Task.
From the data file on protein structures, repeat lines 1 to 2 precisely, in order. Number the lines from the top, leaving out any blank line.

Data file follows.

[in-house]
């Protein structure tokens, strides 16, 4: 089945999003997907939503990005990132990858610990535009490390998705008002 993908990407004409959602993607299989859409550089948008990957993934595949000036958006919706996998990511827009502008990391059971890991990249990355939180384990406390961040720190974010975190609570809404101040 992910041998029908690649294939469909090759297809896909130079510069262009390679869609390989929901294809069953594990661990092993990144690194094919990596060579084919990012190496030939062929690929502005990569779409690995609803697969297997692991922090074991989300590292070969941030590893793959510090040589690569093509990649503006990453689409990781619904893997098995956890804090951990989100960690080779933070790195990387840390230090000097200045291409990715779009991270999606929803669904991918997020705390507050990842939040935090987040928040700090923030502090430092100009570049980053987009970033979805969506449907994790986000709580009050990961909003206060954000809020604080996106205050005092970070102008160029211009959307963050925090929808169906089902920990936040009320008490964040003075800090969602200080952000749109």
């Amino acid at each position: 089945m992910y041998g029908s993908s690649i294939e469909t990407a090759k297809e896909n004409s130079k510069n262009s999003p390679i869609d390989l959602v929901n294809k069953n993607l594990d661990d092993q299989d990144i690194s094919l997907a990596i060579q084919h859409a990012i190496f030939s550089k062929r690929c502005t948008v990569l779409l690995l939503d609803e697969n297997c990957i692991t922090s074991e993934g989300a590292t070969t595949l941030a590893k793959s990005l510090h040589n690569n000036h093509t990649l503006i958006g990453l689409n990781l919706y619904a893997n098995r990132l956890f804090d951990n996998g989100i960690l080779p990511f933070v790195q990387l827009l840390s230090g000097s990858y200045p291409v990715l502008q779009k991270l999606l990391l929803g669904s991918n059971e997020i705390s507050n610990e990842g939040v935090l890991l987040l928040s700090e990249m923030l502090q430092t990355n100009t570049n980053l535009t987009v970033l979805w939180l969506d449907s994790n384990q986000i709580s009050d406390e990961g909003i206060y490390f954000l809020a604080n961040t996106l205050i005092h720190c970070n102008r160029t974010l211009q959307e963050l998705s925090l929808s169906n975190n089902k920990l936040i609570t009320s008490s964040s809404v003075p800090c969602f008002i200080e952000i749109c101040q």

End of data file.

[in-house]
């Protein structure tokens, strides 16, 4: 089945999003997907939503990005990132990858610990535009490390998705008002 993908990407004409959602993607299989859409550089948008990957993934595949000036958006919706996998990511827009502008990391059971890991990249990355939180384990406390961040720190974010975190609570809404101040 992910041998029908690649294939469909090759297809896909130079510069262009390679869609390989929901294809069953594990661990092993990144690194094919990596060579084919990012190496030939062929690929502005990569779409690995609803697969297997692991922090074991989300590292070969941030590893793959510090040589690569093509990649503006990453689409990781619904893997098995956890804090951990989100960690080779933070790195990387840390230090000097200045291409990715779009991270999606929803669904991918997020705390507050990842939040935090987040928040700090923030502090430092100009570049980053987009970033979805969506449907994790986000709580009050990961909003206060954000809020604080996106205050005092970070102008160029211009959307963050925090929808169906089902920990936040009320008490964040003075800090969602200080952000749109």